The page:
3 of 3 people found the following review helpful
on March 27, 2004
I love novels set in Africa...almost any part of Africa. I loved Ben Okri's THE FAMISHED ROAD, the "Mma Ramotswe" detective novels of Alexander McCall Smith, and the novels of Chinua Achebe and Nuruddin Farah, so I was very eager to read PURPLE HIBISCUS, a debut novel by twenty-five year old Chimamanda Ngozi Adichie. I am happy to say I wasn't disappointed.
PURPLE HIBISCUS is the story of a sister and brother, Kambili and Jaja, who, outwardly, seem to have the "perfect life" but who, inwardly, are starving...not physically, but emotionally and spiritually. The family at the center of PURPLE HIBISCUS is a strongly patriarchal family, i.e., it is definitely ruled by the father and the father is nothing if not tyrannical and religiously fanatic. Like many tyrants, Eugene, or "Omelora," as this father is known, is well thought of throughout his village and the surrounding area and is committed to improving both the political and religious scene as well as improving life for the villagers. He's charming and he's warm...but only outside of his own home. Home, for Kambili, Jaja and their mother, Beatrice, is a place of dark secrets, secrets they would never dream of revealing to the "outside world" for a variety of reasons.
Kambili and Jaja do get to escape the joylessness of their own home when they visit their much poorer but happier aunt, Ifeoma, and her children. Even though Ifeoma has trouble just finding enough food to put on the table for her own family, Kambili and Jaja are always welcome and it is there that they discover that life contains joy as well as sorrow. Gradually, Kambili and Jaja learn to relate to others, including their own grandfather, whom they have been forbidden to see because his principles do not conform to those of his son.
I found some of the characters in PURPLE HIBISCUS to be rather clichéd, especially Beatrice. This long suffering, battered wife was just a little too "stock" for me. And Ifeoma and her family were the very expression of "money can't buy happiness." No, it can't, but poverty ensures misery and Ifeoma and her family just weren't miserable enough to be realistic.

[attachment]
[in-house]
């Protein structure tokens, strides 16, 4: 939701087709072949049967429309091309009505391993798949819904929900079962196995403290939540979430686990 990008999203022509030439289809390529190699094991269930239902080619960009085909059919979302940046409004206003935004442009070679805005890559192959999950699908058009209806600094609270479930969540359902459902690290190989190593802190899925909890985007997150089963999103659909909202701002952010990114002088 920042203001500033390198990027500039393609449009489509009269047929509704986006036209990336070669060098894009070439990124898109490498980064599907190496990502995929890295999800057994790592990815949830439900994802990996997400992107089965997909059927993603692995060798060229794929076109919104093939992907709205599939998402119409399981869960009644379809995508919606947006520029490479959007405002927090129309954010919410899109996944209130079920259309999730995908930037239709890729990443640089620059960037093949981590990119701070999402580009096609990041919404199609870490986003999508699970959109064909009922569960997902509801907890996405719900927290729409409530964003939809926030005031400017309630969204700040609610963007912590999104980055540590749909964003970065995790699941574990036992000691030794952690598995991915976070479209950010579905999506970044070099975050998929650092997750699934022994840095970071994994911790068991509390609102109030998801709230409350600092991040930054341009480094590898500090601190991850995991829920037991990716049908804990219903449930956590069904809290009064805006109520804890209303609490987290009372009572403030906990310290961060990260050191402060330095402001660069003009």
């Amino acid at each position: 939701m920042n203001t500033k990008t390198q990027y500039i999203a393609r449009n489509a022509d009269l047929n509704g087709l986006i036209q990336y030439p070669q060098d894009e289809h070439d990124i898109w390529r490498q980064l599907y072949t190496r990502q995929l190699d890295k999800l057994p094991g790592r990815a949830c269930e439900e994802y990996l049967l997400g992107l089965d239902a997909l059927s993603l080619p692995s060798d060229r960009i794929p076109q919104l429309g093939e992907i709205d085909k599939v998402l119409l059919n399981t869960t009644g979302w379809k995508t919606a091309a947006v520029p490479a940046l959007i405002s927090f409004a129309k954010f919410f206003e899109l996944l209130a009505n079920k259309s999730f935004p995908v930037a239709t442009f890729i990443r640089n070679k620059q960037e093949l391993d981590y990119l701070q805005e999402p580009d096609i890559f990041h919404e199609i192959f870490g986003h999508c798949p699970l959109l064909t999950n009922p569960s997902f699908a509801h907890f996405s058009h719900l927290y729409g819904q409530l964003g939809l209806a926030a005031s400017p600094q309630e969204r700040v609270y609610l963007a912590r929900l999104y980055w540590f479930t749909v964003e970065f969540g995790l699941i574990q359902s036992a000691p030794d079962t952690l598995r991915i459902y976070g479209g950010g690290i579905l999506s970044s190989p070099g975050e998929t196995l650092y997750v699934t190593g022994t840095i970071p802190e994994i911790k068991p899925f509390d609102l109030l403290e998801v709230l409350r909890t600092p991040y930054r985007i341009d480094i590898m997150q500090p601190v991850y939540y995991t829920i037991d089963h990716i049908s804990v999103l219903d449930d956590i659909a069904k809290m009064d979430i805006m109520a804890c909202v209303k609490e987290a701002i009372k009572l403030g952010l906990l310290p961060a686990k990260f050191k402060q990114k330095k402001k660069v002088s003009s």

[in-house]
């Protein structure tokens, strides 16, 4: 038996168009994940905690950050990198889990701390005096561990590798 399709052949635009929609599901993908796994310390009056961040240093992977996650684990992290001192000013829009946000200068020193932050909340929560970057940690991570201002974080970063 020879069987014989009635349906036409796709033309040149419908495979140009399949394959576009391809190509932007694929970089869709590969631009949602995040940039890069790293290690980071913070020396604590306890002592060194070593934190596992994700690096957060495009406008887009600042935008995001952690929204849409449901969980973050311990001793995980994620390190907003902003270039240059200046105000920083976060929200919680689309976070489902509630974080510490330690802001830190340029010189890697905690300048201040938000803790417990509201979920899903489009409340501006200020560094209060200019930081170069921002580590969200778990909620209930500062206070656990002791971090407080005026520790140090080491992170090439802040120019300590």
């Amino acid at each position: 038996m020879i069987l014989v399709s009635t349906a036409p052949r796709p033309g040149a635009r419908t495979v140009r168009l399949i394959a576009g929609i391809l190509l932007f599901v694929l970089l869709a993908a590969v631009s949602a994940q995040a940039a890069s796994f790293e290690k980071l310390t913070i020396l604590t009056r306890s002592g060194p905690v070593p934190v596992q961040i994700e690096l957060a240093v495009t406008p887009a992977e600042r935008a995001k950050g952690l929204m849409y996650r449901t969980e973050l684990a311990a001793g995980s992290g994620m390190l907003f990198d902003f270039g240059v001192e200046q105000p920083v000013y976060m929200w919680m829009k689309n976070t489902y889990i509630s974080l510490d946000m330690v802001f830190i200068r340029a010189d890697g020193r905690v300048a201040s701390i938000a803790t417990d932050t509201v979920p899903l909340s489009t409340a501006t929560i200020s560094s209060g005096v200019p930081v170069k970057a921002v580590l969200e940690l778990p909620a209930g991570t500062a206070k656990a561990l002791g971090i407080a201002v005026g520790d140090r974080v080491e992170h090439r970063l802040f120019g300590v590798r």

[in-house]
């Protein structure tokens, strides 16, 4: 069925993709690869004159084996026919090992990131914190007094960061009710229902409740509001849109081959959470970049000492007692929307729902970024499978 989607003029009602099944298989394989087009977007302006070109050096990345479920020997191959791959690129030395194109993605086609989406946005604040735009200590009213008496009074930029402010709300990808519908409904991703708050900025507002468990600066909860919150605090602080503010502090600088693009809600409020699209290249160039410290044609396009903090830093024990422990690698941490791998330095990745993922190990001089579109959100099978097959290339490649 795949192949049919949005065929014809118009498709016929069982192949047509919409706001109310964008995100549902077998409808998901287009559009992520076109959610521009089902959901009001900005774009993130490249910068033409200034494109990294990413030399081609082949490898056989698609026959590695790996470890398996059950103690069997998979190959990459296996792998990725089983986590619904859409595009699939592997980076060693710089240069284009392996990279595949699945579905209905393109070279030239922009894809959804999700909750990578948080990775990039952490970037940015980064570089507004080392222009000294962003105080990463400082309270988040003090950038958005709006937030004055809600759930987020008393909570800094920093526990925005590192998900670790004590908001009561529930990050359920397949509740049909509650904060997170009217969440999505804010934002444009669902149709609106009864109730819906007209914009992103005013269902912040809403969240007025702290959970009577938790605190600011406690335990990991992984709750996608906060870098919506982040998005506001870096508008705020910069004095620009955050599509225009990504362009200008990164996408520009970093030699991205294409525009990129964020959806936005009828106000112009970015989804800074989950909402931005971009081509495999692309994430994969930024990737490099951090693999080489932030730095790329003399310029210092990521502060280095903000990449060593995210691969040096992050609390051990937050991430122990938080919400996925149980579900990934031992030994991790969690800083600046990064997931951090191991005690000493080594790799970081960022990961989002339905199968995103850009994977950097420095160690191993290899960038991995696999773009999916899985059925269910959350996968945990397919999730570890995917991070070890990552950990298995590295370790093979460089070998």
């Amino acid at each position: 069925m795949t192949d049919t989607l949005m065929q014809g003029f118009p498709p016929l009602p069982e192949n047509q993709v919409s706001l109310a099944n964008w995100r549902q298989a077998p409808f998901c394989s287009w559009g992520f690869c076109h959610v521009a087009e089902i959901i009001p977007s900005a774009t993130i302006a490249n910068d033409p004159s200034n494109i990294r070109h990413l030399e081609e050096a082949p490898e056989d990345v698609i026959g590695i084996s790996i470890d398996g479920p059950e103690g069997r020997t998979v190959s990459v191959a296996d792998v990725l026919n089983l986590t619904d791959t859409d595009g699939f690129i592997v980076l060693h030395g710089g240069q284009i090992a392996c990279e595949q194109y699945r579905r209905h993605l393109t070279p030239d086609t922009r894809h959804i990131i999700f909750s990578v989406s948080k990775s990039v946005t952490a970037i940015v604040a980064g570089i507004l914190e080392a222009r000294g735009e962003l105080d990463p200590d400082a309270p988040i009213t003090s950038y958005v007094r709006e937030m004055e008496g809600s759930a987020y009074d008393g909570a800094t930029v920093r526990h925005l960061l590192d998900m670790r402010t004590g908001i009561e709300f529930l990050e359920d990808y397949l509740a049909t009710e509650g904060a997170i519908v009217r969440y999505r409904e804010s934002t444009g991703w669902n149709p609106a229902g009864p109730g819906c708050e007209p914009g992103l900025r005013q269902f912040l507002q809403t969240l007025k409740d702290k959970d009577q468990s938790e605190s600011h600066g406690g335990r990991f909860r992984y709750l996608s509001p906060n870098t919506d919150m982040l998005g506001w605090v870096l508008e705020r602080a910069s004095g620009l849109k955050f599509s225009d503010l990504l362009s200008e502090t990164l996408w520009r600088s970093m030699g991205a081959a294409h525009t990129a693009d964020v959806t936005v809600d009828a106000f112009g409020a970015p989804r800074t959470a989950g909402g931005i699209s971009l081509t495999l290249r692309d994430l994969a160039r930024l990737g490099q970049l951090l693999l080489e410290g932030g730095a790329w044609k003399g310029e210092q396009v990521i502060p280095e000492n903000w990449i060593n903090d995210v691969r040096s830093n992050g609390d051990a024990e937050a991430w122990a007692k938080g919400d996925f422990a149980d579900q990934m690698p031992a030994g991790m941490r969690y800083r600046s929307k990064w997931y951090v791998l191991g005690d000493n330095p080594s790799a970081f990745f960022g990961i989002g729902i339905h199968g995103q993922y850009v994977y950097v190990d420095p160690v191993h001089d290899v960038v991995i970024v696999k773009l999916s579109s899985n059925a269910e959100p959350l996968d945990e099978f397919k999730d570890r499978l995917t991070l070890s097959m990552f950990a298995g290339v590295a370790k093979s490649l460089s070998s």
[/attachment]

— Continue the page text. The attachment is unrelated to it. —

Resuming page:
Kambili and her father were extremely complex characters, though, and they are the characters that make PURPLE HIBISCUS both interesting and engrossing. "Omelora" is a tyrant, but he is a tyrant who can't help himself, who is at odds with himself, who loves his family as much as he sometimes deplores them and who chastises himself for the pain he knows he inflicts on them. He is also a man who, though he sets inflexible rules and impossibly high standards for others, also sets them for himself. He's a man we find it impossible to like but also to completely dislike.
Kambili is also quite complex. While yearning for a life of her own, Kambili finds that her identity and her world are tied to her father and her father's opinion of her. She lives for his love and when he withdraws it, she withers. I don't know how anyone could fail to love this shy and charming girl. If you do, you must have an extremely hard heart.
Kambili's collapsing family serves as a metaphor for the collapsing government of Nigeria and this makes the book doubly sad and poignant. Ifeoma, especially, must make some very difficult choices, but Kambili will be called upon to make choices of her own as well.
Even though I've never been to Nigeria, I could identify and empathize with Kambili, to the author's great credit. And, while reading PURPLE HIBISCUS, I really felt as though I were in Nigeria. The author paints a very vivid scene of her native country, its government and its family life.
PURPLE HIBISCUS is a lovely coming of age novel and a lovely debut. I hope to read more from this young author and I hope she continues to set her novels in Africa. To me, that is one of the things that made it special. That, and the lovely and complex character of Kambili. I would give this novel four and one-half stars and recommend it without hesitation.